An estimated $590 million was spent on smart grid security technologies in 2010 and by 2016 that number is projected to surpass $2 billion, according to a report by ABI Research (Oyster Bay, N.Y., U.S.A.). However, despite this, cyber security challenges are nowhere close to being resolved, and the industry will continue to face a number of serious hurdles in the coming years, says Pike Research (Boulder, Colo., U.S.A.).
“Utility cyber security is in a state of near chaos,” says Bob Lockhart, senior analyst at Pike Research. “After years of vendors selling point solutions, utilities investing in compliance minimums rather than full security, and attackers having nearly free rein, the attackers clearly have the upper hand. Many attacks simply cannot be defended. That said, Pike Research has observed a dawning awareness by utilities during the past 18 months of the importance of securing smart grids with architecturally sound solutions.”
Lockhart adds that cyber security solutions remain challenging to implement, especially as attackers gain awareness of the holes between point solutions. Pike Research says that the utility cyber security market will be characterized by a frantic race to gain the upper hand against the attackers, while at the same time strong competitors attempt to outdo each other.
In a separate report by ABI Research, the firm says there has been an increased focus on smart grid security over the past few years, which is only going to intensify in the future.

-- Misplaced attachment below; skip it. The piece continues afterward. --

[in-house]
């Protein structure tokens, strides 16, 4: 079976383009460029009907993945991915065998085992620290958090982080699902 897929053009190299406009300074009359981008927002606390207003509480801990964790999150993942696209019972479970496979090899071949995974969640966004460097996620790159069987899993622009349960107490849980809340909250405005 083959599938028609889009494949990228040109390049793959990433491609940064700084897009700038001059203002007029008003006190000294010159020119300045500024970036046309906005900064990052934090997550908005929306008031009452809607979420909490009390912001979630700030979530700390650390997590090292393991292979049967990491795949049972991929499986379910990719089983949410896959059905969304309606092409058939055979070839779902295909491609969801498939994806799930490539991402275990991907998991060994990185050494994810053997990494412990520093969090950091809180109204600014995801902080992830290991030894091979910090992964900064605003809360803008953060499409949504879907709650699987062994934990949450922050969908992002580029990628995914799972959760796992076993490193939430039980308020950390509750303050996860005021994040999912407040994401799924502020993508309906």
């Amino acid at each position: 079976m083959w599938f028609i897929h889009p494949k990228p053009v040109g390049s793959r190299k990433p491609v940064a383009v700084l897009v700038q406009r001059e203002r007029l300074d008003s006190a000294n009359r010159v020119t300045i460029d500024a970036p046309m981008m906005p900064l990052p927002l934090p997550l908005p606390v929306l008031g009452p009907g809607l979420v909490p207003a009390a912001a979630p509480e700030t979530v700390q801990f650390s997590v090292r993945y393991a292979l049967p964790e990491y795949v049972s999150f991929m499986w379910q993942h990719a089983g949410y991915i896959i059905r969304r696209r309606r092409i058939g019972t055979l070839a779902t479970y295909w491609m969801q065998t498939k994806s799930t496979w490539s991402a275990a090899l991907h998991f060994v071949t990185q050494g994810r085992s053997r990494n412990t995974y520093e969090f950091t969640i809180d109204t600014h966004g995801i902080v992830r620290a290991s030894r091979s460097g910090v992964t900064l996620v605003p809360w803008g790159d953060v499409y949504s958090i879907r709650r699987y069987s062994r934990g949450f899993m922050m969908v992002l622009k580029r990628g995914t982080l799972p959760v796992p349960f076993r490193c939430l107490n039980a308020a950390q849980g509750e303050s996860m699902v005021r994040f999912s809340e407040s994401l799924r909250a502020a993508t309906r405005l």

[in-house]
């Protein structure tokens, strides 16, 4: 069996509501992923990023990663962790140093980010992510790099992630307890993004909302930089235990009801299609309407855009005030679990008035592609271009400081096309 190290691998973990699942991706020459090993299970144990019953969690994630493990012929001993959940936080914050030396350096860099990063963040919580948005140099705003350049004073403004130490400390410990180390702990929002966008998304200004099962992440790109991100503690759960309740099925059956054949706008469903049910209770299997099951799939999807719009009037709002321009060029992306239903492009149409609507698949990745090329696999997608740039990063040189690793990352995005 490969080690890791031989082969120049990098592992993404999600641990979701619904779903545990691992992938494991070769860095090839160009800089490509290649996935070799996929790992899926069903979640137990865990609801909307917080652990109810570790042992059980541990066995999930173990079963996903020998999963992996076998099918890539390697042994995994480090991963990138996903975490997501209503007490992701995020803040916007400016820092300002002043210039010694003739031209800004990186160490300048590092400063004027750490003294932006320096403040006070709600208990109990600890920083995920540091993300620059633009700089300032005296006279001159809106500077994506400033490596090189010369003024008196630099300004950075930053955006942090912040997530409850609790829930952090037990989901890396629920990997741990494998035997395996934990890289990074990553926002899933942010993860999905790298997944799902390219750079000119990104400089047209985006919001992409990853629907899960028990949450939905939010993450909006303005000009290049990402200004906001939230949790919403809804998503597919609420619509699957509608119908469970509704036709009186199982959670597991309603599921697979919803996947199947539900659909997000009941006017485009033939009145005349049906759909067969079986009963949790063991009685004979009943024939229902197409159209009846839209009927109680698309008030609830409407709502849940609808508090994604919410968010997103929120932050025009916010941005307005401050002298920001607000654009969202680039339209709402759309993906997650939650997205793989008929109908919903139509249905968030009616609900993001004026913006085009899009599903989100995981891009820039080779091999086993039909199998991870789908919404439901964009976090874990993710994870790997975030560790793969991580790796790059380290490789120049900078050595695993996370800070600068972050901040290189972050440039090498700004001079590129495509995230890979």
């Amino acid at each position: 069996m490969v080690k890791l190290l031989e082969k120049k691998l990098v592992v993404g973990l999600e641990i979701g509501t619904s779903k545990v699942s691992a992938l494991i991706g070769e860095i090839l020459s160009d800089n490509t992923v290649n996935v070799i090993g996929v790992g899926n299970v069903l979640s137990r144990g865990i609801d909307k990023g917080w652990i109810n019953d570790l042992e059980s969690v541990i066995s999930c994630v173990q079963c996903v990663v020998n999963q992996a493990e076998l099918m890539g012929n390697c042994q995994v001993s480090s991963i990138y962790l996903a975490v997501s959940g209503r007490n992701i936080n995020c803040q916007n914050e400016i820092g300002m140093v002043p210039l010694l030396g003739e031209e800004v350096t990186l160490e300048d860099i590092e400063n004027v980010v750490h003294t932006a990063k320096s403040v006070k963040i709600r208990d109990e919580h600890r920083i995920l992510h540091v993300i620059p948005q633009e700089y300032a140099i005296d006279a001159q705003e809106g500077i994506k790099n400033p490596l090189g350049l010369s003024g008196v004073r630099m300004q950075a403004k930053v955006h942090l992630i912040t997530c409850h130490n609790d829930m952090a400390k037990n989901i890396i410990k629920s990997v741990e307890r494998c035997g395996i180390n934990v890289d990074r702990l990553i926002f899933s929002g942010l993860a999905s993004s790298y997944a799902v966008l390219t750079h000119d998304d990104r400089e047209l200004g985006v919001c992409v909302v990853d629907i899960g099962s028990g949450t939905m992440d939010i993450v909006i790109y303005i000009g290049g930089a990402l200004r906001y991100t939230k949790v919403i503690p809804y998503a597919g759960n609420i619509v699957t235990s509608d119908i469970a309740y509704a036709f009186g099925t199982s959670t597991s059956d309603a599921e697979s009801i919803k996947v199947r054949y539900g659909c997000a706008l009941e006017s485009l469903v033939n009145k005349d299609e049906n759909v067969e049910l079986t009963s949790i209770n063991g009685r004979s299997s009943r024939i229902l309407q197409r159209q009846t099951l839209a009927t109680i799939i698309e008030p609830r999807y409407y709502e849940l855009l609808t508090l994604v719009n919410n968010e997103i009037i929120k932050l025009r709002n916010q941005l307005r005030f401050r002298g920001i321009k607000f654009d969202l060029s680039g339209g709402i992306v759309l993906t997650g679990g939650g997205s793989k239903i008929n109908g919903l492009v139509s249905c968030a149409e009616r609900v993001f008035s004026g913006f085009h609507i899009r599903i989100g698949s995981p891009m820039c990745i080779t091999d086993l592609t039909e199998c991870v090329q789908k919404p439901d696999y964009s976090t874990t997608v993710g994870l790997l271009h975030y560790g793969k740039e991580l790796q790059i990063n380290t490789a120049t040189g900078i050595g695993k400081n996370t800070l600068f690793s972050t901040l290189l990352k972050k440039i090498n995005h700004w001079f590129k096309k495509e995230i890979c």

"There has been an enormous focus on smart grid security, particularly over the last two to three years,” says Josh Flood, a senior analyst at ABI. “As well as providing security protection against physical and cyber-attacks on the smart grid, utilities are spending significant amounts of money on closed-circuit television (CCTV) surveillance and security software."
According to ABI Research, security spending on transmission upgrades made up the largest portion of smart grid spending, accounting for approximately 54% of the total in 2011. This segment is predicted to remain the largest for the next five years. Additionally, security spending on substation and distribution automation is forecast to be significant over the next few years as well.
Electric vehicle (EV) charging stations are projected to see the highest security growth rates out of all the smart grid segments, growing from $6 million in 2011 to $150 million by 2016, says the research firm. EV charging stations faced similar security issues to smart meters, such as data protection and tampering with the charging stations. The biggest areas of development in the security arena will be EV authentication of vehicles and physical security features.
Smart grid security covers identity management and access controls, threat and theft defense, industrial control system security, smart grid cellular communications, physical safety and security, and other security types, says ABI.
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